As of March 2019, the total population of documented Nepali migrant workers in Malaysia was reported as 331,724. This places Nepal as the third highest source country for migrant workers in Malaysia. A number of factors beyond that of supply and demand help to account for these high numbers.

Many recruitment agencies in Nepal recommend Malaysia to the aspiring migrant worker as opposed to the Gulf countries, where wages are higher. They point to the favourable climate of Malaysia in comparison to the hot and dry conditions of the Gulf countries. Getting a work visa in Malaysia is allegedly easier as there is no need for fluency in English. Moreover, aspiring Nepali migrants are told that the recruitment fees charged in Malaysia are relatively affordable compared to the Gulf countries. Based on data from our fieldwork, conducted from 2020-2021, Nepali migrants will have to pay out between 100,000–150,000 Nepalese Rupees (up to £950) for their air tickets, visas and travel arrangements for migration to Malaysia. The recruitment fees to the UAE, on the other hand, could cost up to 200,000-250,000 Nepali rupees (up to £1,590).

The decision to leave for Malaysia is also driven by employment conditions in Nepal. The Nepali migrants interviewed during our fieldwork told us that the lack of a proper salary payment schedule for most jobs in Nepal leaves labourers with no guarantee that they will receive their wages on time. Worse, even though they might have put in a month’s work, there is no guarantee that they will receive their salaries at the end of the month. Loans from relatives and friends to start up their own businesses are close to impossible to obtain. This is because their relatives and friends believe there is no guarantee that the intended businesses will succeed and generate profits. As such, the migrants believe that loans for migration costs are easier to obtain because a migrant will be working on a fixed salary. This means they will be guaranteed to remit and be able to settle loans given within a certain period of time.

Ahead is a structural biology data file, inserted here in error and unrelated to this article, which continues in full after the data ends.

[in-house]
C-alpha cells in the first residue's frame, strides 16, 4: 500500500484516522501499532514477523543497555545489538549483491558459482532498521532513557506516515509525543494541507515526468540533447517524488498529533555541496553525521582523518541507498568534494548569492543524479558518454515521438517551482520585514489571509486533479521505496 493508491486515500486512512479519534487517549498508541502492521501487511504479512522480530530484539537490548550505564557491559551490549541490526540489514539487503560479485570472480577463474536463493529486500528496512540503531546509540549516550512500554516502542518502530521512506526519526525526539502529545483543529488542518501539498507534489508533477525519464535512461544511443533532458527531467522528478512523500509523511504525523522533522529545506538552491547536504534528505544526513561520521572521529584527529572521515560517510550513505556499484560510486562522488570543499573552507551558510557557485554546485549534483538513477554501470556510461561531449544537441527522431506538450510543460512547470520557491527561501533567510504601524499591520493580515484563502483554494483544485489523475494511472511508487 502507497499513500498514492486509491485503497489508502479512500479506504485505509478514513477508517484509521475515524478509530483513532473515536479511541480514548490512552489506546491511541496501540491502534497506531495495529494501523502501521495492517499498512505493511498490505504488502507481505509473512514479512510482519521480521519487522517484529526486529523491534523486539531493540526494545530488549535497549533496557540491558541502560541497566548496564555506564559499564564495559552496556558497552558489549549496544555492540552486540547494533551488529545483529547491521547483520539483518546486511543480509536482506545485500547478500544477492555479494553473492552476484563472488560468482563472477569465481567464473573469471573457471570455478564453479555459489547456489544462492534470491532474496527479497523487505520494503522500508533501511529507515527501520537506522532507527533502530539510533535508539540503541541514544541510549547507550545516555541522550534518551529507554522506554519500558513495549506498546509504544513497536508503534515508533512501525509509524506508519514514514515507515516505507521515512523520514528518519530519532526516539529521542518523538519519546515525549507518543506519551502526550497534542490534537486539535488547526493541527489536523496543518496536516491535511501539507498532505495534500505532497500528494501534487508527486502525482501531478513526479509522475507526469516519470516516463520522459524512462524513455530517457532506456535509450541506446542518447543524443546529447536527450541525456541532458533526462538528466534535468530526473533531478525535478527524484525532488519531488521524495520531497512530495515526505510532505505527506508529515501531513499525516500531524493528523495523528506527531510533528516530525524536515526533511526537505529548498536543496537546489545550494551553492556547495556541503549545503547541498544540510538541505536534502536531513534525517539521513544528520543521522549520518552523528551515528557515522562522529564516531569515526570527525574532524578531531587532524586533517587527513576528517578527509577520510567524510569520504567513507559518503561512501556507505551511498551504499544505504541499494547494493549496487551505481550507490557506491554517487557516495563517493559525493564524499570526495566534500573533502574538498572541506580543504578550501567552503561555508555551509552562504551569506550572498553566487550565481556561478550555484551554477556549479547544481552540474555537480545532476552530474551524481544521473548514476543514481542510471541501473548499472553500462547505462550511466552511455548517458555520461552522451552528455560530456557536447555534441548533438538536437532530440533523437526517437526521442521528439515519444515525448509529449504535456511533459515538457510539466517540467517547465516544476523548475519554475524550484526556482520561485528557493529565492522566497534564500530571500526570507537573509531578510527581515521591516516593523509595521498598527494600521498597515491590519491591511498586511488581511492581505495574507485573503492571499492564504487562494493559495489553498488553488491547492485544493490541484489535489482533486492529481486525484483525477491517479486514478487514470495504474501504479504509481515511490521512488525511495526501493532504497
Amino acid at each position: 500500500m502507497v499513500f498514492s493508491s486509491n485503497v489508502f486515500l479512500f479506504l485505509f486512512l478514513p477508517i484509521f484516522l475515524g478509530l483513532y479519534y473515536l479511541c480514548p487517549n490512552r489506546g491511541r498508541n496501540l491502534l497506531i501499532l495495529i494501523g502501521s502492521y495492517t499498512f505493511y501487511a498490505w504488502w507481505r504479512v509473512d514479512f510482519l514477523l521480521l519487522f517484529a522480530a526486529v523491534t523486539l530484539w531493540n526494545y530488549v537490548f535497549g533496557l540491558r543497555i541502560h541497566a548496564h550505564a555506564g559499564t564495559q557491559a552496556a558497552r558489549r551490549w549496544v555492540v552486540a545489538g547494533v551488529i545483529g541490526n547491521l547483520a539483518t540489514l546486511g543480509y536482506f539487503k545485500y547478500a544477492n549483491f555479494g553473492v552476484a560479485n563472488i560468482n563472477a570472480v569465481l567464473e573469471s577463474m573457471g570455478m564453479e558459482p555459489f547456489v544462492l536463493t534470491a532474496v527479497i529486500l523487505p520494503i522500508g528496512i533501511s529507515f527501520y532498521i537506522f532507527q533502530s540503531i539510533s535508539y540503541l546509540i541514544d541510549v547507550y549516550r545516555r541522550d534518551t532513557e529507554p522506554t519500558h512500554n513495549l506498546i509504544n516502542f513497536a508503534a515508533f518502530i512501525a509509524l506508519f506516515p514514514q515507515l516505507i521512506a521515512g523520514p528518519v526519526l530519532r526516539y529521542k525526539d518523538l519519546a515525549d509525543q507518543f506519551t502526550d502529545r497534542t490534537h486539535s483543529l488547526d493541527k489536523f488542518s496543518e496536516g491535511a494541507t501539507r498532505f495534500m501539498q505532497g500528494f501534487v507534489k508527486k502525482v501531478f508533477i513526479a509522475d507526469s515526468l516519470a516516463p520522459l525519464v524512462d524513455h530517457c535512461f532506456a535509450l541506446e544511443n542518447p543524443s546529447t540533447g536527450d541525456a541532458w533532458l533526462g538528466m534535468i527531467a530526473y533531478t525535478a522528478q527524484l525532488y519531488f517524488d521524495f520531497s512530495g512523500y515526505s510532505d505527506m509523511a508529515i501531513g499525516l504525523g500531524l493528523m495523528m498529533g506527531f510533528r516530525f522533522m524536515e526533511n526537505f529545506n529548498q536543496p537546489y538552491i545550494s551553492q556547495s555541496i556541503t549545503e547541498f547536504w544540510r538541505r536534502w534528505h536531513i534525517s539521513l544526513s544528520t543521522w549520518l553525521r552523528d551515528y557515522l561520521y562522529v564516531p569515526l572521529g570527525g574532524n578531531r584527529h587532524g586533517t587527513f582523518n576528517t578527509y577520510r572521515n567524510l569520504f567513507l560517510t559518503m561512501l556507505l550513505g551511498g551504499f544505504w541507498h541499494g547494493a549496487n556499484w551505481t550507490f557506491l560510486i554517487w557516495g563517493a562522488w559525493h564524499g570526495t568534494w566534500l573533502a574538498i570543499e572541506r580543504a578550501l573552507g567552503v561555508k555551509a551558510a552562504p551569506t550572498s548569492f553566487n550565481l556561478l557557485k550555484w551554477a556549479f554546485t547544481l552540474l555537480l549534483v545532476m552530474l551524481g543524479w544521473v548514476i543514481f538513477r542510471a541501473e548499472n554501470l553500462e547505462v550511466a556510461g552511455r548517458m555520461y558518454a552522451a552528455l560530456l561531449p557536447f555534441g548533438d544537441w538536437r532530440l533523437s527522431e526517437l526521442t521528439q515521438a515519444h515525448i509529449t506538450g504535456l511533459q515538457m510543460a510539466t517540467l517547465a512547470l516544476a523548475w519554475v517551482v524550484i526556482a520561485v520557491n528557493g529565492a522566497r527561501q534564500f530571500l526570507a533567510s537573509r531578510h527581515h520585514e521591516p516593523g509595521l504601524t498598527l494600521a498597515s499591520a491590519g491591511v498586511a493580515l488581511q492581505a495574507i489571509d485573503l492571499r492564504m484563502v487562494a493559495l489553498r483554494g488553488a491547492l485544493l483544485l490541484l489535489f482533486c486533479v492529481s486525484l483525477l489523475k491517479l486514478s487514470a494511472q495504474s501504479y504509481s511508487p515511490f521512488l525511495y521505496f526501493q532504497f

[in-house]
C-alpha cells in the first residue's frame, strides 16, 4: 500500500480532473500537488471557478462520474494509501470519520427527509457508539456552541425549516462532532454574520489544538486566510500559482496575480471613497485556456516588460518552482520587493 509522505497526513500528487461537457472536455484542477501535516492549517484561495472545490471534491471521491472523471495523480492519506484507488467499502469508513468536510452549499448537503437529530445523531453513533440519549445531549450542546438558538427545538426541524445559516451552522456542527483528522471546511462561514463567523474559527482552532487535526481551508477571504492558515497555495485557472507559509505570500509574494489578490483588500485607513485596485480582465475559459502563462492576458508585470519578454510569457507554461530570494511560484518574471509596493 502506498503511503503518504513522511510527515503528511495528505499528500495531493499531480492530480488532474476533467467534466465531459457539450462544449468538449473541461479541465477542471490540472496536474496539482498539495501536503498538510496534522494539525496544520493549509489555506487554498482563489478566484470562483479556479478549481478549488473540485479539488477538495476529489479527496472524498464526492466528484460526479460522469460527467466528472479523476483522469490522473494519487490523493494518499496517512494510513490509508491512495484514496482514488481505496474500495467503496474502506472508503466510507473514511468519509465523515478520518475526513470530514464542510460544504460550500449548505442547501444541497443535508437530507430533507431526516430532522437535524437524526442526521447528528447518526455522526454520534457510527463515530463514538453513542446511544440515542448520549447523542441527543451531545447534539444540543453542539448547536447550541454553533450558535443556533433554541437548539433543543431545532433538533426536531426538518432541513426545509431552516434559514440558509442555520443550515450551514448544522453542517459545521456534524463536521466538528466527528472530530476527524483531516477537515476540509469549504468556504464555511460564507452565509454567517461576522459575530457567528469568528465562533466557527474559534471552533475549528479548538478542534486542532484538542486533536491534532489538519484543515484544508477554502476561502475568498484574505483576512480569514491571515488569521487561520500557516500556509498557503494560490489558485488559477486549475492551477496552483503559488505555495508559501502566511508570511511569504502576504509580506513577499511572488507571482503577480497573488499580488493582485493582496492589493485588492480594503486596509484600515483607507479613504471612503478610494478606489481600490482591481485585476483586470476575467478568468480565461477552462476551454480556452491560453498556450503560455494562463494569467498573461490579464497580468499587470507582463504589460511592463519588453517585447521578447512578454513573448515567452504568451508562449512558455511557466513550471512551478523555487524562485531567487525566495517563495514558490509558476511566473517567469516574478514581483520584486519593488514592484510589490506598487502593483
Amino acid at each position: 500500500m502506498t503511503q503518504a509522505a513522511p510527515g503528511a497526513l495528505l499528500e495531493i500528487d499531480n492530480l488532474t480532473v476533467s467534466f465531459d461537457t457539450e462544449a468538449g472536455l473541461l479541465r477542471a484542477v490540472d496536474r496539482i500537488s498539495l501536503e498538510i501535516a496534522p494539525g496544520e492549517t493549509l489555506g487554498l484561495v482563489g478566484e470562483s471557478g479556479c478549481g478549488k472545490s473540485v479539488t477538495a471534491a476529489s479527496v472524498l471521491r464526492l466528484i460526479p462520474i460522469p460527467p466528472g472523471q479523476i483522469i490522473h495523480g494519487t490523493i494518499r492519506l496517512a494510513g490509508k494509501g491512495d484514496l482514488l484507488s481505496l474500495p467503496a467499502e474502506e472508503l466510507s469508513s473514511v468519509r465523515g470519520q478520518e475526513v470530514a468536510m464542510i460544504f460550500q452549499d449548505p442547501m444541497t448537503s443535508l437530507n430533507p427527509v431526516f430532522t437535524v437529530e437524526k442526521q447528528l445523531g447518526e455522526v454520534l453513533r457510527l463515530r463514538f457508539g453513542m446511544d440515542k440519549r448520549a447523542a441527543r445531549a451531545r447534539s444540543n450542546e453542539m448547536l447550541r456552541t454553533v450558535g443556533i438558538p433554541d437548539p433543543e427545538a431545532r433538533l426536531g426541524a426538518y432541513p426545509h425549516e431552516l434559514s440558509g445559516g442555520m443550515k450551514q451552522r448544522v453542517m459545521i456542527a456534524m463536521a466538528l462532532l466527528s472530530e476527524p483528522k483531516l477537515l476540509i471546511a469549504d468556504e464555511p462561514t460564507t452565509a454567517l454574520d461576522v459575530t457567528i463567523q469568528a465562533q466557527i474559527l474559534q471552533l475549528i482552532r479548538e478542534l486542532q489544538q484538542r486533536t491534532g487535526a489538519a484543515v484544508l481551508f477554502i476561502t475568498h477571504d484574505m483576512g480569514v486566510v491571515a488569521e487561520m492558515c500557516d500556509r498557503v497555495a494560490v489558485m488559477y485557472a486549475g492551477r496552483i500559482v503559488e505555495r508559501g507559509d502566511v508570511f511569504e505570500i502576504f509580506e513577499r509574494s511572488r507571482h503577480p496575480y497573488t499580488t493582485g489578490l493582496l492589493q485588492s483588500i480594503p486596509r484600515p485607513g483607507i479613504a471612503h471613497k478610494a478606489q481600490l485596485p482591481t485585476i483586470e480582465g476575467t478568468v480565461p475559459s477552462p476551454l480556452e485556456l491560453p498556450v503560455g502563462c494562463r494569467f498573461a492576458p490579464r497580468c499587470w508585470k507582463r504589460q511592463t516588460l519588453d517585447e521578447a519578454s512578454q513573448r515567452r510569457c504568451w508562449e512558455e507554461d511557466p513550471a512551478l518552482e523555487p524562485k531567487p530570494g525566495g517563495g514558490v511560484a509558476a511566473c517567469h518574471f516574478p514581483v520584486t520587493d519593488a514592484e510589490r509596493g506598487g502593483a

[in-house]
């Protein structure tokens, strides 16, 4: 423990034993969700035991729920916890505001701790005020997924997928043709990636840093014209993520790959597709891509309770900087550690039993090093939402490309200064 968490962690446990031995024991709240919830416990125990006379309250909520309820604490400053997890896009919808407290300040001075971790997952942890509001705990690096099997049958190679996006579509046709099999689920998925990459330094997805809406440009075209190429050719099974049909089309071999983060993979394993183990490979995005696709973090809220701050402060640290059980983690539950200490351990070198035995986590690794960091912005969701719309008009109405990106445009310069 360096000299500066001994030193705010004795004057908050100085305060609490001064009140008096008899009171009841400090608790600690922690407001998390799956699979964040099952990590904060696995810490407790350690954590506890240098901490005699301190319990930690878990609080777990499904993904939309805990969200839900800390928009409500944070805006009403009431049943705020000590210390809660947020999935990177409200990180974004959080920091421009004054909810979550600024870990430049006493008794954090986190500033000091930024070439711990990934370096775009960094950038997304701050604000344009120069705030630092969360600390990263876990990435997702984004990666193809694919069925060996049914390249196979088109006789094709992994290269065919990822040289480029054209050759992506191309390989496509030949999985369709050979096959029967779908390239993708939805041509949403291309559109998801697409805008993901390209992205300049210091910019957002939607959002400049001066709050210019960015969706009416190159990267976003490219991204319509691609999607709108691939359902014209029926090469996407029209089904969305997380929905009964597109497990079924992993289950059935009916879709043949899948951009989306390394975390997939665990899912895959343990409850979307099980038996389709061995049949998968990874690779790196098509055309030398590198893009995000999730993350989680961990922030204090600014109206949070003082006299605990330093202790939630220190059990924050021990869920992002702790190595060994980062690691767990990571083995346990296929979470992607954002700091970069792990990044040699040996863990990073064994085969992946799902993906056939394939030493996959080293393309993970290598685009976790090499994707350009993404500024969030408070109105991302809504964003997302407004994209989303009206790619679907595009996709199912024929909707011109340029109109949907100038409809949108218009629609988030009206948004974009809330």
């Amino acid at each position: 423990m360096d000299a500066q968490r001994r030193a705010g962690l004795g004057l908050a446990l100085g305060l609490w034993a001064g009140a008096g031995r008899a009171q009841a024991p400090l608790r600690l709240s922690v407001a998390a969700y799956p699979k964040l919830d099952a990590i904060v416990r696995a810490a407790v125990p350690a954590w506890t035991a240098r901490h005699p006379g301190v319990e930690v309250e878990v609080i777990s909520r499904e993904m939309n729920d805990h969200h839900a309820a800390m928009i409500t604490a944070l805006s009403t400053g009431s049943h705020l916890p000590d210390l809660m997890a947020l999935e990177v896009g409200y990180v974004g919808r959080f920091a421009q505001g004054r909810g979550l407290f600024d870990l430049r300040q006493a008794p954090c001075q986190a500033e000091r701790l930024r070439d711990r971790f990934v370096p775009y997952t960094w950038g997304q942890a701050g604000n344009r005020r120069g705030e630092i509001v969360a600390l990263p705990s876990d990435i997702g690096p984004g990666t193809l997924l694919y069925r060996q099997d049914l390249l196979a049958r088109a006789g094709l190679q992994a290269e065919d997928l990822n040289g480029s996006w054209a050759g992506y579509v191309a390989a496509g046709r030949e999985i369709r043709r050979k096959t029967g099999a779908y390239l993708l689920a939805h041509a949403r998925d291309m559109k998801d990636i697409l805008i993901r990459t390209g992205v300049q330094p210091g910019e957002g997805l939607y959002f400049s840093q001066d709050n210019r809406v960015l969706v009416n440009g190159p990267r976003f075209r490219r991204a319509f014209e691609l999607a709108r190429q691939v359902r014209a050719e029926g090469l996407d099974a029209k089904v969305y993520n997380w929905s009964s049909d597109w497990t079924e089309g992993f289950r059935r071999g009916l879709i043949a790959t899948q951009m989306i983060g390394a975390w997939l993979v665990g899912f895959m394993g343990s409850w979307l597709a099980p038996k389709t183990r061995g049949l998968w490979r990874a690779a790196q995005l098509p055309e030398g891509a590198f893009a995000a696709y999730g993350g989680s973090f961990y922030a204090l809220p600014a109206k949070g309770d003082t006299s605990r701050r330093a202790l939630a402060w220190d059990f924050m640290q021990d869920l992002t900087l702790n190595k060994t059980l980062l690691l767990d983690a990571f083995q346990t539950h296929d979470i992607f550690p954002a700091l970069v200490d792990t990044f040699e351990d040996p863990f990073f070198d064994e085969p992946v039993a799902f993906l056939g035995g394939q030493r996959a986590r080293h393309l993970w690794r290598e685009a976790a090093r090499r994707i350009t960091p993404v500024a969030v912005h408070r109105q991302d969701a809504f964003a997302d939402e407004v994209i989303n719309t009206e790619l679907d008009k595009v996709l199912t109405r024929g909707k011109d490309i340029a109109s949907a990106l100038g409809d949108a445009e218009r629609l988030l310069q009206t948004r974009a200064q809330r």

Compounded with the lack of job opportunities in Nepal, migration is neither a choice nor a privilege. Once in the host country, other financial challenges confront them. Through our fieldwork, we found that the usual salary in the manufacturing and service industries is between Malaysian Ringgit (RM) 1,500-1,800 per month. Nepali migrants need to keep their monthly expenditures within RM 400- RM 500 and remit the remainder back to their families and households. Remittances have enabled some migrants not only to be able cover household expenditures but also to afford private schooling for their children. With more savings, respondents interviewed have hopes to open up a small business, build a house or engage in animal husbandry when they return home for good.

Given this, most of the Nepali migrants interviewed have chosen to see the positive aspects of their migration. They said they have developed confidence, problem solving and survival skills. They appreciate the value of hard work, learned how to better manage their time, and be more disciplined. Out of necessity, they have picked up conversational English or Malay. The ability to provide for their families back in Nepal has given them a deep sense of fulfilment. Despite all the difficulties and challenges they face in Malaysia, they choose to see the light at the end of the tunnel.